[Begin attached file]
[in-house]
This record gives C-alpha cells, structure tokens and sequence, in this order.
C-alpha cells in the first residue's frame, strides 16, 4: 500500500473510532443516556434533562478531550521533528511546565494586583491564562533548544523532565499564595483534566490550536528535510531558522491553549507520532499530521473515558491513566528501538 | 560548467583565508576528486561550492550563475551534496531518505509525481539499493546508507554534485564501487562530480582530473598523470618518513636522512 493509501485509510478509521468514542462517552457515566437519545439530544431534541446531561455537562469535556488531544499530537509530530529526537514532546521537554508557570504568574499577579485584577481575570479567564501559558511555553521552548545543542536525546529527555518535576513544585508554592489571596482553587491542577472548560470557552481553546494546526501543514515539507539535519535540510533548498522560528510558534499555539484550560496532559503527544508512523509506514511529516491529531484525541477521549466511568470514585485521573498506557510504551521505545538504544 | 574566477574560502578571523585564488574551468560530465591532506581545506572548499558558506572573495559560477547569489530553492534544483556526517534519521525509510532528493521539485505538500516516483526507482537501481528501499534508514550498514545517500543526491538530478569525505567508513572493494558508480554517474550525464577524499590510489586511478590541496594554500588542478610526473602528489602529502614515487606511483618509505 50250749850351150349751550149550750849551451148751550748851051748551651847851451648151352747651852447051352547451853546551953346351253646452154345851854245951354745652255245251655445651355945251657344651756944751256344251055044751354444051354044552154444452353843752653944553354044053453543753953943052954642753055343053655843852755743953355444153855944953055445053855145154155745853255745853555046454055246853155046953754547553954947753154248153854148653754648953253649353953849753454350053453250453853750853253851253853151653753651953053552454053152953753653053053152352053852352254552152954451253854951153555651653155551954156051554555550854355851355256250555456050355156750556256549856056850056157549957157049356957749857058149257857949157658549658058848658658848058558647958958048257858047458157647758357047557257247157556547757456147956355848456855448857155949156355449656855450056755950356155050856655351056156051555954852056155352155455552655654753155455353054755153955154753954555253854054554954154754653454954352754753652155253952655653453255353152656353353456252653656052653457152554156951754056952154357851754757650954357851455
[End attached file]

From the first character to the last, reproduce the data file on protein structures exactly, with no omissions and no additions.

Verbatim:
[in-house]
This record gives C-alpha cells, structure tokens and sequence, in this order.
C-alpha cells in the first residue's frame, strides 16, 4: 500500500473510532443516556434533562478531550521533528511546565494586583491564562533548544523532565499564595483534566490550536528535510531558522491553549507520532499530521473515558491513566528501538 | 560548467583565508576528486561550492550563475551534496531518505509525481539499493546508507554534485564501487562530480582530473598523470618518513636522512 493509501485509510478509521468514542462517552457515566437519545439530544431534541446531561455537562469535556488531544499530537509530530529526537514532546521537554508557570504568574499577579485584577481575570479567564501559558511555553521552548545543542536525546529527555518535576513544585508554592489571596482553587491542577472548560470557552481553546494546526501543514515539507539535519535540510533548498522560528510558534499555539484550560496532559503527544508512523509506514511529516491529531484525541477521549466511568470514585485521573498506557510504551521505545538504544 | 574566477574560502578571523585564488574551468560530465591532506581545506572548499558558506572573495559560477547569489530553492534544483556526517534519521525509510532528493521539485505538500516516483526507482537501481528501499534508514550498514545517500543526491538530478569525505567508513572493494558508480554517474550525464577524499590510489586511478590541496594554500588542478610526473602528489602529502614515487606511483618509505 50250749850351150349751550149550750849551451148751550748851051748551651847851451648151352747651852447051352547451853546551953346351253646452154345851854245951354745652255245251655445651355945251657344651756944751256344251055044751354444051354044552154444452353843752653944553354044053453543753953943052954642753055343053655843852755743953355444153855944953055445053855145154155745853255745853555046454055246853155046953754547553954947753154248153854148653754648953253649353953849753454350053453250453853750853253851253853151653753651953053552454053152953753653053053152352053852352254552152954451253854951153555651653155551954156051554555550854355851355256250555456050355156750556256549856056850056157549957157049356957749857058149257857949157658549658058848658658848058558647958958048257858047458157647758357047557257247157556547757456147956355848456855448857155949156355449656855450056755950356155050856655351056156051555954852056155352155455552655654753155455353054755153955154753954555253854054554954154754653454954352754753652155253952655653453255353152656353353456252653656052653457152554156951754056952154357851754757650954357851455